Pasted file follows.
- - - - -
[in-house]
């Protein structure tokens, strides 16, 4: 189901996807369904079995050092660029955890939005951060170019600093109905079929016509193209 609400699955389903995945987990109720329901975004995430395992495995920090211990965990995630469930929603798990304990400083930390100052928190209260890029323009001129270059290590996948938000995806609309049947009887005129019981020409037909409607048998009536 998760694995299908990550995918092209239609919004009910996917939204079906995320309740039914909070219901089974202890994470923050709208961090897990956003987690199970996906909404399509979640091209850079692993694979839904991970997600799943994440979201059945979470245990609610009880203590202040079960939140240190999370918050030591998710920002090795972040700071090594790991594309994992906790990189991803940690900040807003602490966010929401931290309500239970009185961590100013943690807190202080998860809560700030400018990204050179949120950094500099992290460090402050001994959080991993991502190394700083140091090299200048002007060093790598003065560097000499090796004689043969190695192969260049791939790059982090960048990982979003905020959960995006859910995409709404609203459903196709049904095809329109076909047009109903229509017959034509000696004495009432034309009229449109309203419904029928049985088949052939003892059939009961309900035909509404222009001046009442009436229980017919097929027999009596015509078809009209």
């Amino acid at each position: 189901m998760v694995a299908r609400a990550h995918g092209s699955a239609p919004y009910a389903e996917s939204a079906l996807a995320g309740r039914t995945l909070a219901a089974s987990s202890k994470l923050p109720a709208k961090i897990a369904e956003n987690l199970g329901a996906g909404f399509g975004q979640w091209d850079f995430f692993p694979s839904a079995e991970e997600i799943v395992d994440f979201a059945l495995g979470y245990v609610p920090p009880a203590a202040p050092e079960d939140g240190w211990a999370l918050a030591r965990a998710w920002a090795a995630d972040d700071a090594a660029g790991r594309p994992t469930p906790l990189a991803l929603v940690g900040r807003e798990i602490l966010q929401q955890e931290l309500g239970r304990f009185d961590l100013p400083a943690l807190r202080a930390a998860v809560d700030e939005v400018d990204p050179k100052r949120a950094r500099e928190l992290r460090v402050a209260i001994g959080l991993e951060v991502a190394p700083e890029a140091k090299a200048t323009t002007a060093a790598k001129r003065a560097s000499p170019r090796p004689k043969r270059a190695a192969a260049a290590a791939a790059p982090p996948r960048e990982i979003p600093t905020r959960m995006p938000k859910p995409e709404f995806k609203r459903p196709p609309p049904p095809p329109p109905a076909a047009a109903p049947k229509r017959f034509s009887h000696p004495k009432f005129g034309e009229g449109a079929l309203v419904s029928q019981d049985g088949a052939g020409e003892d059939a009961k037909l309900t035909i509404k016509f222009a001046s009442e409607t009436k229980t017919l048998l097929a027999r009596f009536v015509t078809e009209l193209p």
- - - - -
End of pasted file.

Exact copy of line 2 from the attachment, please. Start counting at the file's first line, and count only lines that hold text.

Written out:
């Protein structure tokens, strides 16, 4: 189901996807369904079995050092660029955890939005951060170019600093109905079929016509193209 609400699955389903995945987990109720329901975004995430395992495995920090211990965990995630469930929603798990304990400083930390100052928190209260890029323009001129270059290590996948938000995806609309049947009887005129019981020409037909409607048998009536 998760694995299908990550995918092209239609919004009910996917939204079906995320309740039914909070219901089974202890994470923050709208961090897990956003987690199970996906909404399509979640091209850079692993694979839904991970997600799943994440979201059945979470245990609610009880203590202040079960939140240190999370918050030591998710920002090795972040700071090594790991594309994992906790990189991803940690900040807003602490966010929401931290309500239970009185961590100013943690807190202080998860809560700030400018990204050179949120950094500099992290460090402050001994959080991993991502190394700083140091090299200048002007060093790598003065560097000499090796004689043969190695192969260049791939790059982090960048990982979003905020959960995006859910995409709404609203459903196709049904095809329109076909047009109903229509017959034509000696004495009432034309009229449109309203419904029928049985088949052939003892059939009961309900035909509404222009001046009442009436229980017919097929027999009596015509078809009209």